By Geoff Bradshaw, Willow-Green Products
The key to a good outcome from any spraying operation is being well prepared, knowing how to do the job, and executing the spray the way you planned it. It is important to start your preparations well in advance of when you need to spray the crops.
Here are some of the factors one has to would consider.
- What type of sprayer is to be used knapsack or boom sprayer?
- Is the sprayer in good working order? No leaking hoses or fittings.
- Are the tank, filters, and nozzles all cleaned out after the last application?
- Check for nozzle wear by comparing the nozzle flow with that of a new nozzle at the same pressure. If the flow rate is 10% more than a new nozzle, then nozzles need changing.
‘As a rule of thumb, use fan nozzles for herbicides and hollow cone nozzles for fungicides and insecticides.’
Once you have selected the chemical you are going to apply, ask yourself these questions;
- Have I READ and UNDERSTOOD the label of the chemical selected?
- Is it the appropriate product for the crop, the pest to be controlled, or the timing of the application?
- Is there need to add other chemicals or additives?
Chemical Mixing Procedure
Once you have selected the chemical dosage and total volume for application (water and chemical) based on the recommendations on the label; one then needs to calibrate the sprayer to apply the selected application rate per hectare.
Application rate (lit/ha) x Speed (km/hr) x Spray width (metres) = Nozzle flow (lit/min)
Example 200 lit/ha x 4.0 km/hr x 0.9 metres = 1.2 litres/min
In this example one could use a blue nozzle at 3 bar pressure or a red nozzle at 1.8 bar pressure.
- If applying a herbicide, it would be best to use a red fan nozzle at 1.8 bar with minimal drift.
- For a fungicide it would be better to use a blue hollow cone nozzle at 3 bars, which would give better coverage of the target.
Calibrating the Equipment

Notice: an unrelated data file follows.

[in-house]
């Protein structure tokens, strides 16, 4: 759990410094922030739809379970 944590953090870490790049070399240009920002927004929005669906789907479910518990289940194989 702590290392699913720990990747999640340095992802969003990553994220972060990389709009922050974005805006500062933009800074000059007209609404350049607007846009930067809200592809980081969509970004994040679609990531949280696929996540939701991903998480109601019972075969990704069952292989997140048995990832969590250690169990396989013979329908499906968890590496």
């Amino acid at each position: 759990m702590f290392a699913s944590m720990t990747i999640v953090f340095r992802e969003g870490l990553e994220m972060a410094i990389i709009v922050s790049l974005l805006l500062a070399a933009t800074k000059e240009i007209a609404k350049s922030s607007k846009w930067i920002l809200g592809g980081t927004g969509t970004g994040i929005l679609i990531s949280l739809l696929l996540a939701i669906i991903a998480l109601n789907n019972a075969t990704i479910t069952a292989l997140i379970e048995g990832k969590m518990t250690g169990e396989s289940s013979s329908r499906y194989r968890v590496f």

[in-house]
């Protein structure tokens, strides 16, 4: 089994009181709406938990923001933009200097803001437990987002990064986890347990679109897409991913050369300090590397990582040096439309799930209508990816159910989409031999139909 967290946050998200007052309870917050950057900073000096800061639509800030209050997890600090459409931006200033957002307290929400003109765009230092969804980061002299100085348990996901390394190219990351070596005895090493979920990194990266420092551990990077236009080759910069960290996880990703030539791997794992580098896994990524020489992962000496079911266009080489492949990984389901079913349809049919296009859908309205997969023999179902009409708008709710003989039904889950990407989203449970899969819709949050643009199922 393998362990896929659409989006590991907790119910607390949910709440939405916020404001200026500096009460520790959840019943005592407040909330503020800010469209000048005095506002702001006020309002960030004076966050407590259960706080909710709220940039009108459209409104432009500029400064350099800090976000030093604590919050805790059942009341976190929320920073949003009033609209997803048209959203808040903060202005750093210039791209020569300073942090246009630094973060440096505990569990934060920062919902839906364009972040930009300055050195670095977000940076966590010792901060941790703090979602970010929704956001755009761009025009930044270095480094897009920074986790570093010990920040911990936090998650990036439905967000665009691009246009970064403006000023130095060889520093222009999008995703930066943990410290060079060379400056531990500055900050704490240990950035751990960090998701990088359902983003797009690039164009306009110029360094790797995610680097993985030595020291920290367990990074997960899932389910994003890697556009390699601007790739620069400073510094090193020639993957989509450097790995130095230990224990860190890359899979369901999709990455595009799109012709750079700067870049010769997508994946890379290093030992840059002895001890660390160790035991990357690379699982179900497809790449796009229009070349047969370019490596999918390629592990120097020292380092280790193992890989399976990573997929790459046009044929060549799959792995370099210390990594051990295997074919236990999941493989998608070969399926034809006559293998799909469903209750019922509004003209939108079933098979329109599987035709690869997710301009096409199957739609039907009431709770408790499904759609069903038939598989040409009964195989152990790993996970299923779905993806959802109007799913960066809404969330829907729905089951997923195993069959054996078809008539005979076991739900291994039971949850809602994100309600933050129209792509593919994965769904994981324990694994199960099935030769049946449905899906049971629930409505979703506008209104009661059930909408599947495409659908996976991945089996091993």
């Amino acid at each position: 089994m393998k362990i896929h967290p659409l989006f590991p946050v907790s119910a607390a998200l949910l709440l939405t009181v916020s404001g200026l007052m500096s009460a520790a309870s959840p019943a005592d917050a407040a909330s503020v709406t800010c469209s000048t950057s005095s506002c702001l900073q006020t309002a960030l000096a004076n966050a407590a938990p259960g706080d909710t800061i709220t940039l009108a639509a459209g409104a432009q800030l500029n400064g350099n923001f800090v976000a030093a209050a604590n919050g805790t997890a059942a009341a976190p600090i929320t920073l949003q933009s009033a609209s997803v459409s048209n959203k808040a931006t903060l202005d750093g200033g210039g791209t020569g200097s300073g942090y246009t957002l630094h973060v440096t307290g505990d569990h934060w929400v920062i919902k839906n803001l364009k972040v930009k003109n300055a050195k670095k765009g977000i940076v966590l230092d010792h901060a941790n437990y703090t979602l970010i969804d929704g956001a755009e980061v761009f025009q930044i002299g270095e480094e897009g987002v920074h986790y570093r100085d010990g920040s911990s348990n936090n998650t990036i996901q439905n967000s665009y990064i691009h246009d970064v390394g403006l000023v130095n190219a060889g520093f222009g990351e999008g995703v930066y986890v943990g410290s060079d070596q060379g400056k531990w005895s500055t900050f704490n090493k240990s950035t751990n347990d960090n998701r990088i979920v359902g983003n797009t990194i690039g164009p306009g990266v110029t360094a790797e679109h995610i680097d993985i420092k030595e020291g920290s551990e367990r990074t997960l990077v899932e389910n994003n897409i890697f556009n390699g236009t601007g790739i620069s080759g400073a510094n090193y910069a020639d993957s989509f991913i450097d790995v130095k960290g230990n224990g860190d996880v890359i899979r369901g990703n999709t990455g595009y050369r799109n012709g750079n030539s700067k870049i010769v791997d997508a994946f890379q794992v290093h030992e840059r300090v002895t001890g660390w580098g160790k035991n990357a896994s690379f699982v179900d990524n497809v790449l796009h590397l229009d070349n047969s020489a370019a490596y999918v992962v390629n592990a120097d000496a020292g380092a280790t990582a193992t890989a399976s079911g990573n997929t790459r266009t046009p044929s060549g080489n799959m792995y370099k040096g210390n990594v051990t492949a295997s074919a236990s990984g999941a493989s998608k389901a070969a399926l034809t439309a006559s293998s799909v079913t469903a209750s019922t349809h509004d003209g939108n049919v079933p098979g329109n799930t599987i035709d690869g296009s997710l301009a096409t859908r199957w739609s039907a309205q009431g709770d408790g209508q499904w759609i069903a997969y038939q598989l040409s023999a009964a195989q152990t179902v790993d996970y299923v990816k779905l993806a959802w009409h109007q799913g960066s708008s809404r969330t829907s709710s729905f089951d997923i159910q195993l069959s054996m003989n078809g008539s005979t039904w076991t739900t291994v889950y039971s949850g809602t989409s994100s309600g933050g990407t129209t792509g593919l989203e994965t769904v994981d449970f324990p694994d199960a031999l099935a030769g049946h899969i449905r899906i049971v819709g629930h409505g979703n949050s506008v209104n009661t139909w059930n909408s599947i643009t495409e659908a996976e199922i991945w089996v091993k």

The primary goal with calibration is to determine the actual rate of application in litres per Ha, then to make adjustments if the difference between the actual rate and the intended rate is greater or less than 5% of the intended rate. You will require a tape measure to check distance (speed) and for measuring the spray width, calibration jugs, and a timing device to time the speed and nozzle flow. Practically check the sprayer using water.
Checking the Application Rates
-Speed of the operator or tractor over a fixed distance (a speed suitable for the conditions
and the land/area to be sprayed).
-Spray width–adjust the nozzle or boom height to achieve the correct spray width/ overlap.
– The nozzle flow rate – If the flow rate is not as desired, then the pressure will have to be adjusted (small adjustment) or the nozzles need to be changed (large adjustment).
-Use lower pressures to minimise drift with herbicides. With each type of nozzle there is a range of sizes allowing you to achieve the flow rate you need.
Things to Note When Spraying
– Ensure you have the appropriate protective clothing for the product being applied.
– Are the weather conditions suitable for spraying?
– Avoid windy conditions which can cause spray drift.
– Avoid spraying in hot dry conditions when chemical will evaporate, and the plants are also not receptive to the chemical.
-The success or failure of your pest control spray application will be determined by the quality of the product being applied, the timing of the operation in relation to the pest, the weather conditions, the skill and training of the operator, and the sprayer and its adjustments.
Now you are ready to spray your crop!
Geoff Bradshaw is a Trainer and consultant in Good Agricultural Practice and Pesticide Application. A supplier of appropriate spraying equipment. He can be emailed on email@example.com
Images provided by Geoff Bradshaw and ZiMunda Farming Magazine